To start off this segment of TFB’s “Identify My Guns,” we would like to thank TFB reader Gary for offering up his aged, but loved Riverside Arms Co. 12 Gauge Single-Shot Shotgun (***spoiler alert***). We are slightly kidding about the spoiler alert. Gary is well aware of the manufacturer of his weathered shotgun, but he hoped we could provide more background information for the brand as well as some history. We aim to do just that.
The receiver of the firearm is marked as “Riverside Arms Co” with an origin of “Chicopee Falls, Massachusetts, USA.” Some readers may already know that J. Stevens Arms Company got its start in Chicopee Falls, MA and Riverside Arms Co. is indeed a house brand for them.
The J. Stevens Arms Company got its start dating way back in 1864. Originally, they were referred to as J. Stevens & Co. Then, in 1866 the name changed to J. Stevens Arms and Tool Co. The name changed once again in 1916 when the plant was re-branded as New England Westinghouse. At this time, they were tooled up to produce Mosin-Nagant rifles. A short time thereafter in 1920, Savage Arms Corp. bought the plant and began marking firearms with J. Stevens Arms Co. on the receivers. In the late 1940s, that name too was dropped and the more simple Stevens was used. This name designation went on until 1990. Most recently, Savage Arms, Inc. brought back the Stevens name in 1999 and is still using it for more economy model firearms.
- 1864 – J. Stevens Arms Company (incorporated)
- 1866 – J. Stevens Arms and Tool Co. (name change)
- 1916 – New England Westinghouse (name change)
- 1920 – J. Stevens Arms Co. (name change)
- 1940s – Stevens (name change)
- 1990 – Stevens name goes away
- 1999 – Savage Arms, Inc. brings back Stevens firearm label
For anybody that has bought or seen a “Stevens” in the last 100 years and you were not quite sure what the exact name was, you could see why there is confusion.
house brand – riverside arms co.
Just like Sears, Western Field and many other labels, Riverside Arms Co. was an economy label for original manufacturers. In this firearm’s case, for Stevens. The guns produced under the Riverside Arms Co. name were as functionally sound and capable as their more expensive, name-brand counterparts, but with less desirable wood, metal and finishes. For example, the stocks for most Riverside Arms Co firearms were either a cheap birch or beech nut wood with a simulated walnut finish. The wood-to-metal fit likely was not pristine either, but these were a utility firearm; meant to be used and likely abused.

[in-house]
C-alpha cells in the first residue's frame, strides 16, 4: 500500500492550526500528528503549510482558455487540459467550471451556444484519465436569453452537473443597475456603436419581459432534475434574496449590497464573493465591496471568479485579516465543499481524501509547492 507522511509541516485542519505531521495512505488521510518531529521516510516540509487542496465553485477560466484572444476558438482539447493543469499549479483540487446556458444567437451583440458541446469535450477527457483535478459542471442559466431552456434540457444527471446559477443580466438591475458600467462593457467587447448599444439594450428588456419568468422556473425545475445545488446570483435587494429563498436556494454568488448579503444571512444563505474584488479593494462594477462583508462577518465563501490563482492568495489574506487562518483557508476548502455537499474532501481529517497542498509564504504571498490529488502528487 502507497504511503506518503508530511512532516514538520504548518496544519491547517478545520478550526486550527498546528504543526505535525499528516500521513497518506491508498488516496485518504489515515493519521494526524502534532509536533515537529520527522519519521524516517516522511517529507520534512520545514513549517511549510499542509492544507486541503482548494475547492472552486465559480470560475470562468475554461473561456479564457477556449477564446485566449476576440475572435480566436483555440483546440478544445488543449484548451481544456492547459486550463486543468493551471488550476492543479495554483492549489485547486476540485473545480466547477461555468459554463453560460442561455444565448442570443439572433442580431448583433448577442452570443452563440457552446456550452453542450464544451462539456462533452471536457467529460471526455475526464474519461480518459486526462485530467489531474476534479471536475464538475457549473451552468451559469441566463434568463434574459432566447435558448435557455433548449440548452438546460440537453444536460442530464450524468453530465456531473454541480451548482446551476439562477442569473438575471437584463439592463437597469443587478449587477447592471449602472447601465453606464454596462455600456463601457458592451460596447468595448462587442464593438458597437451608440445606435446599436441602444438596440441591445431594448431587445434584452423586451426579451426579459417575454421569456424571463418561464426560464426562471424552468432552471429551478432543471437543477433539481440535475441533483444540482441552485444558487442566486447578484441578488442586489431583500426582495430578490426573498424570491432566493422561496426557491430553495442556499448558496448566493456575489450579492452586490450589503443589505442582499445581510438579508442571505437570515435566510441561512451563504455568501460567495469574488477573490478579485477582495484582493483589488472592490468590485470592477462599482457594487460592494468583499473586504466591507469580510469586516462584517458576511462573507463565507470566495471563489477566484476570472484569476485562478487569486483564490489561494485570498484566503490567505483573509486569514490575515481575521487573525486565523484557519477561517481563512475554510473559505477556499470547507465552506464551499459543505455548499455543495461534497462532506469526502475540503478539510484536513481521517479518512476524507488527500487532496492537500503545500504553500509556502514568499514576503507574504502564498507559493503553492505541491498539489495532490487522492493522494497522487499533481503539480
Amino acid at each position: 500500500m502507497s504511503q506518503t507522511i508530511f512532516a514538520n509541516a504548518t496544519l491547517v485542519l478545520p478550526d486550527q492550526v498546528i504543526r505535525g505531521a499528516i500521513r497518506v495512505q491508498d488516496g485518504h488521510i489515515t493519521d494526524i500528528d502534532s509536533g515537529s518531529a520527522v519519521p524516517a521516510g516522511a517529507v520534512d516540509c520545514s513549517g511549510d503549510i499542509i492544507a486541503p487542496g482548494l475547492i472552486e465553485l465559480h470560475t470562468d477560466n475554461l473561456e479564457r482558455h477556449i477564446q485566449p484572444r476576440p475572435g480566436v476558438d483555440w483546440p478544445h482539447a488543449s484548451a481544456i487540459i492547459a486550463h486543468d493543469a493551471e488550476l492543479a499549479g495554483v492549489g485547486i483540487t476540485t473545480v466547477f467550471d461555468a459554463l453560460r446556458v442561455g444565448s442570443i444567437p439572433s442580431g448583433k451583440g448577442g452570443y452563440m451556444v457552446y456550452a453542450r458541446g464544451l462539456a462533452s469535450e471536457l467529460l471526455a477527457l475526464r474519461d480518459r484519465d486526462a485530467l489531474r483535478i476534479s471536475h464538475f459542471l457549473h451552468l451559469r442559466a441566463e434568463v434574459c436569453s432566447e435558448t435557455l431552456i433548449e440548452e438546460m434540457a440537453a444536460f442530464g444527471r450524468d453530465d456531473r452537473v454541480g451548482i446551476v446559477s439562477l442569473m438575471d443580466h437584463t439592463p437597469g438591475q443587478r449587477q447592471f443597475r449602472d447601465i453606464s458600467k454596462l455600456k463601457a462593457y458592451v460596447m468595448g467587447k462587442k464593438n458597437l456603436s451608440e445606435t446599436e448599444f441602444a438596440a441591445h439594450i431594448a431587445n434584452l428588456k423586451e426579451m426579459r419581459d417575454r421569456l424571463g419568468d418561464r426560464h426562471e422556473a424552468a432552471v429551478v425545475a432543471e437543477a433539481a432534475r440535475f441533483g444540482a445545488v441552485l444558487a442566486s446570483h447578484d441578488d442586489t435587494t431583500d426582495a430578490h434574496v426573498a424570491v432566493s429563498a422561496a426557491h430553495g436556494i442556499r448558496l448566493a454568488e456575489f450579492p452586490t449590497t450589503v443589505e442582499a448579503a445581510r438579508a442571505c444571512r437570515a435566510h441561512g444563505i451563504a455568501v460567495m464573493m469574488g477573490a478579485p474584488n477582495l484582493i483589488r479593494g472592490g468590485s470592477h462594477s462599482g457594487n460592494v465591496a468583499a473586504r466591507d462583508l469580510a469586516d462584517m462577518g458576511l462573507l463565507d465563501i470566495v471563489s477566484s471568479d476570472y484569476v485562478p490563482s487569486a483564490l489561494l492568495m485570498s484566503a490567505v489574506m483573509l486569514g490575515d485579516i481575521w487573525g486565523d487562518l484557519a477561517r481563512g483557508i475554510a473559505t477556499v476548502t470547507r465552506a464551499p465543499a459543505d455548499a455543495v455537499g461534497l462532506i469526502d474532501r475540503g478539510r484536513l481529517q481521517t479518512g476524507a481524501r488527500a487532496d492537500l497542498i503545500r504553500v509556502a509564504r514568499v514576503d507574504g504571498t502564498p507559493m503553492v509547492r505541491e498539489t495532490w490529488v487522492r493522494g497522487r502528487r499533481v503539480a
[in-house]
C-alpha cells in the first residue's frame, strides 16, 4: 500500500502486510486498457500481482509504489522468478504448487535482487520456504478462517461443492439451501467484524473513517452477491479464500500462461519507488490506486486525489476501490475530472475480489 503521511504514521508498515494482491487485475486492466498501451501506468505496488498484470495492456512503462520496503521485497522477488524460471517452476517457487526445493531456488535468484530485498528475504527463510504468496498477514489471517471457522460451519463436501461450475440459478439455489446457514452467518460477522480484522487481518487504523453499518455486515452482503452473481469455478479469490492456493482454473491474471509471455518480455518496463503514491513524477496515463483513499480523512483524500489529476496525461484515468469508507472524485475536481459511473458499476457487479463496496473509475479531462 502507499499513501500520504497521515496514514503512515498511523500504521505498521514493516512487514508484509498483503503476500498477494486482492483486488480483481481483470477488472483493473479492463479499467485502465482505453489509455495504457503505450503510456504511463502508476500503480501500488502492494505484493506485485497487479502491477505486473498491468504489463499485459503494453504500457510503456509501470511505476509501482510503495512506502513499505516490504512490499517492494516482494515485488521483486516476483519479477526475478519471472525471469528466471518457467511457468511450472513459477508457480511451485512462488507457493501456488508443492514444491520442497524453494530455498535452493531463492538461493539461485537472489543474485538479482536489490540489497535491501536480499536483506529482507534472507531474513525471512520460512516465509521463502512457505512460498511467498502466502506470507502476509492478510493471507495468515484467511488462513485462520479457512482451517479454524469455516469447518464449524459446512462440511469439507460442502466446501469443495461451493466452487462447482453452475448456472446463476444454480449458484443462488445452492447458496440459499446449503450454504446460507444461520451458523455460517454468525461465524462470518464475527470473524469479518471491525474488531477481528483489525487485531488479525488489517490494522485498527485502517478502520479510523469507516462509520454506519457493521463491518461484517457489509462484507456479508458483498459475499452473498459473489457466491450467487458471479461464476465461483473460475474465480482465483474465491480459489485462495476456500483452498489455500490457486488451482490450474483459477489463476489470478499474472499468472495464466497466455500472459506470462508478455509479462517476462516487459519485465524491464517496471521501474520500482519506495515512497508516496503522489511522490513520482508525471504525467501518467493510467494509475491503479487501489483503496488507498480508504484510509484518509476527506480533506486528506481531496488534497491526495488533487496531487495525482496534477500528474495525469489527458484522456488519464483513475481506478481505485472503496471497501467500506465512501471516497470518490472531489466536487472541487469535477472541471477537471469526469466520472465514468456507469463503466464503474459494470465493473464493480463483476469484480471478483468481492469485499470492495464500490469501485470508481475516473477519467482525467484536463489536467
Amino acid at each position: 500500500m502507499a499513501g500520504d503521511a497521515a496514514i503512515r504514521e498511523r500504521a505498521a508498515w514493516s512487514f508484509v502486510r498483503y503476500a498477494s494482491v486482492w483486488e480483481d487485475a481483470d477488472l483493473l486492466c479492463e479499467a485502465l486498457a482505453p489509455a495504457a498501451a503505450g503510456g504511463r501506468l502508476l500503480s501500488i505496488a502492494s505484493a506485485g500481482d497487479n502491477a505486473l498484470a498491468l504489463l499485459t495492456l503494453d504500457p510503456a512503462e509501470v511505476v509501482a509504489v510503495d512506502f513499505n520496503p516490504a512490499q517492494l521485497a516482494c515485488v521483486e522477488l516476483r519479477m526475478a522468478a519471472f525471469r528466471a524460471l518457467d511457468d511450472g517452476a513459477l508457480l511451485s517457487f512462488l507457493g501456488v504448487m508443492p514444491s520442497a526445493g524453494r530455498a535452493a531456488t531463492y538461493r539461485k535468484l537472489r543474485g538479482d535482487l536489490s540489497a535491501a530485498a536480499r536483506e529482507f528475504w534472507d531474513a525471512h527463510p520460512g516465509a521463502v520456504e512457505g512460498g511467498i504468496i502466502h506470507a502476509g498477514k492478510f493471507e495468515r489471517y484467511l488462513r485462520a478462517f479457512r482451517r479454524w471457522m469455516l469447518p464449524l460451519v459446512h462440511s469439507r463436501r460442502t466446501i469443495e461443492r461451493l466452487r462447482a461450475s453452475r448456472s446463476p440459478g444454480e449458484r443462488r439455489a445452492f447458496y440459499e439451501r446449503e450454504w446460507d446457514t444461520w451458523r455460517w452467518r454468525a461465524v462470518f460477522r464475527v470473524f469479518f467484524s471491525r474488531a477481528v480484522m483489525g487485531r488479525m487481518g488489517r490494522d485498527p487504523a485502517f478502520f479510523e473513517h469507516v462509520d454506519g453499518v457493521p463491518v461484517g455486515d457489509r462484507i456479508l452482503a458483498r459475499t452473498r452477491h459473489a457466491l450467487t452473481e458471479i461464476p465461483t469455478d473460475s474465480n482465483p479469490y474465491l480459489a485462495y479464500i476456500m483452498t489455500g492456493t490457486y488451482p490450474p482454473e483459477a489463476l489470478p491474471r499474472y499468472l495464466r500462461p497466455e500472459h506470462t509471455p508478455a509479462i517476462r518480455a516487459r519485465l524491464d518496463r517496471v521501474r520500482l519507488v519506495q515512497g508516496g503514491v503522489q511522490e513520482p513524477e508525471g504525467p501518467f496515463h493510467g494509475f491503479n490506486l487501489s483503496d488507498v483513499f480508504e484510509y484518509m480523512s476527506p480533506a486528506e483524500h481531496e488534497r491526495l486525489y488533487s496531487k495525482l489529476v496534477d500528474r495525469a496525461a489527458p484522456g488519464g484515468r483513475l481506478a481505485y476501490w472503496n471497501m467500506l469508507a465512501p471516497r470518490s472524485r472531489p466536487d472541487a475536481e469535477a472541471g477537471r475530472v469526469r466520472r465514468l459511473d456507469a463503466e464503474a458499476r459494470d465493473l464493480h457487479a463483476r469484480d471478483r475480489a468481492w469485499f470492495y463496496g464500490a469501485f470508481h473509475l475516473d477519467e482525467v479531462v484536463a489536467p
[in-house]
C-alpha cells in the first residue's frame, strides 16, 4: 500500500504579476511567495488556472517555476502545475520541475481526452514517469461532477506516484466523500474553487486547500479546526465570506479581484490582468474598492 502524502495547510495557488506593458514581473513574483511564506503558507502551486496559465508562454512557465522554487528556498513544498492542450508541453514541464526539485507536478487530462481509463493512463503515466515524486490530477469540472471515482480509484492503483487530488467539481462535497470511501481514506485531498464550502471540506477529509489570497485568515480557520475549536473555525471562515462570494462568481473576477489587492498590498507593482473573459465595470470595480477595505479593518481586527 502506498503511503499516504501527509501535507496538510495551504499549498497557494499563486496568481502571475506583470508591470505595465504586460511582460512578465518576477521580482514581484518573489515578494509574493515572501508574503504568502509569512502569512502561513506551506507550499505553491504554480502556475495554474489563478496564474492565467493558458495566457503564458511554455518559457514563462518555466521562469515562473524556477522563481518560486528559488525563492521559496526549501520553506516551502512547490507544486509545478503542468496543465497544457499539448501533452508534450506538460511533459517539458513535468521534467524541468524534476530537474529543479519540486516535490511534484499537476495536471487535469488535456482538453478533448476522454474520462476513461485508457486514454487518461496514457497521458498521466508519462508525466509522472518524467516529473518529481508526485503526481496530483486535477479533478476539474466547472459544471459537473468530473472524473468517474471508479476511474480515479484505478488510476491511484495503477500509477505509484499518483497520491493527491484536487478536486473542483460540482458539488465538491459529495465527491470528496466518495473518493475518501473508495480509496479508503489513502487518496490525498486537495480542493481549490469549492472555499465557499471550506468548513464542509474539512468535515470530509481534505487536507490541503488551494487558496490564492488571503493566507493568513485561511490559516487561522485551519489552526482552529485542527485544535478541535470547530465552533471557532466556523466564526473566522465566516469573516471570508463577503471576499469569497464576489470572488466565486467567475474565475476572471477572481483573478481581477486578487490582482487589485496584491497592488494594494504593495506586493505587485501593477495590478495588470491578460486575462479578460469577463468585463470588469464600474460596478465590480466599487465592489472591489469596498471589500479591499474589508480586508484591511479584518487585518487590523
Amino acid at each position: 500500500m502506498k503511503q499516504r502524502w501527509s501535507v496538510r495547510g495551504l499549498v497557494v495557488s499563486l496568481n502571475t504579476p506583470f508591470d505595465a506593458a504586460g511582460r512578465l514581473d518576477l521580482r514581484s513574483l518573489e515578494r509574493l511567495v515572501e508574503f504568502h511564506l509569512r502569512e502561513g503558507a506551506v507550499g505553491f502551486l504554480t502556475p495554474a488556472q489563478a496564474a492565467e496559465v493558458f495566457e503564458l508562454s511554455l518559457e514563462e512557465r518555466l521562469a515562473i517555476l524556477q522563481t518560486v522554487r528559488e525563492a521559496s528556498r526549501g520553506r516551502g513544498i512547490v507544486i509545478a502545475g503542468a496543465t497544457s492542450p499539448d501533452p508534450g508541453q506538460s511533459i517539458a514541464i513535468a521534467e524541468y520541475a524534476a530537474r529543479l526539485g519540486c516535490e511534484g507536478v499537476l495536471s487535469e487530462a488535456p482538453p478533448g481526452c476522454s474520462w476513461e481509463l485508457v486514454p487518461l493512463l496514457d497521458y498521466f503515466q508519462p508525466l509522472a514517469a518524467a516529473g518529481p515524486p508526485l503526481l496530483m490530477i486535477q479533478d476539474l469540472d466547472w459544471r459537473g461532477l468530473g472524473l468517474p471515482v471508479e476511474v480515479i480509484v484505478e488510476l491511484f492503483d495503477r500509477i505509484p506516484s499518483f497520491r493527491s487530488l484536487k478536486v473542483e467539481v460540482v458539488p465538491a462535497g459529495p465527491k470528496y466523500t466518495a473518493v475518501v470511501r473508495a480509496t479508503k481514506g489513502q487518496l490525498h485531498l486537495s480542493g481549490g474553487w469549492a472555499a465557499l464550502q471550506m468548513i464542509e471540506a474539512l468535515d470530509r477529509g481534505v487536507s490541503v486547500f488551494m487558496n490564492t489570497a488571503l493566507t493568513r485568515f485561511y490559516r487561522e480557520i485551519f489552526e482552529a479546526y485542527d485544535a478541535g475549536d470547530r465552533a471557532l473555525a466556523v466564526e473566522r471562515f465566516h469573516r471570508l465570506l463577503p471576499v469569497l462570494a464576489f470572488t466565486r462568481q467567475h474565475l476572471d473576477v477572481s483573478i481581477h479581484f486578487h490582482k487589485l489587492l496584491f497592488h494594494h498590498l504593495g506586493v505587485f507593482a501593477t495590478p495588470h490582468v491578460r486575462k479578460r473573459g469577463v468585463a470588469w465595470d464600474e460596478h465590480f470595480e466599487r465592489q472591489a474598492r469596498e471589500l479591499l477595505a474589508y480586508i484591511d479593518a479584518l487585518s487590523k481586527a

As far as Gary’s specific shotgun, he has relayed to me that the barrel is now 30″ in length. Originally, his shotgun was likely a J. Stevens Arms Company Model 94 12 Gauge Single-Shot Break-Open copy. This means the barrel more than likely was 32″ long when it left the factory. This model featured an external hammer, weighed approximately 6 1/4 Lbs and had the adoring moniker of the “Goose Gun” because of the really long barrel. The first year of manufacture was 1929 so depending on exactly when this shotgun was made it could have either a 2 9/16″ or a 2 3/4″ chamber.
To more confidently figure out the year of manufacture, anyone who owns a J. Stevens Arms Company firearm could write in to the subject-matter-expert for these who is John Callahan. For a research fee of $25.00, he can dig up any historical information relating to your firearm (if any exists). This could potentially include Riverside Arms Co firearms as well, but do not quote me on that.
His contact information via snail mail is below:
- Mr. John Callahan, P.O. Box 82, Southampton, MA 01073
I would highly suggest reaching out to him to see if he can be of assistance with a Riverside Arms Co firearm before cutting him a check. I am making a fair assumption that he could help out.
In our 1st edition of TFB’s “Identify My Guns” I made the light-hearted joke that any firearm that still goes “BANG!” is worth at least $100 to somebody. I would tend to say that still holds true for Gary’s shotgun if he can get it up and running again. At the moment, he has it under the knife getting a few parts replaced, cleaned and re-worked.
In closing, I would like to say best of luck to Gary with his shotgun getting a few things replaced and functioning again. Also, THANK YOU Gary for offering up your firearm so we could help share some history and knowledge with all of our readers.
If YOU have a cool… weird… unidentified… intriguing… or unique gun you would like us to feature in our next “Identify My Guns” article, feel free to comment below and I will reach out to you. You can also shoot the Editor an e-mail as well.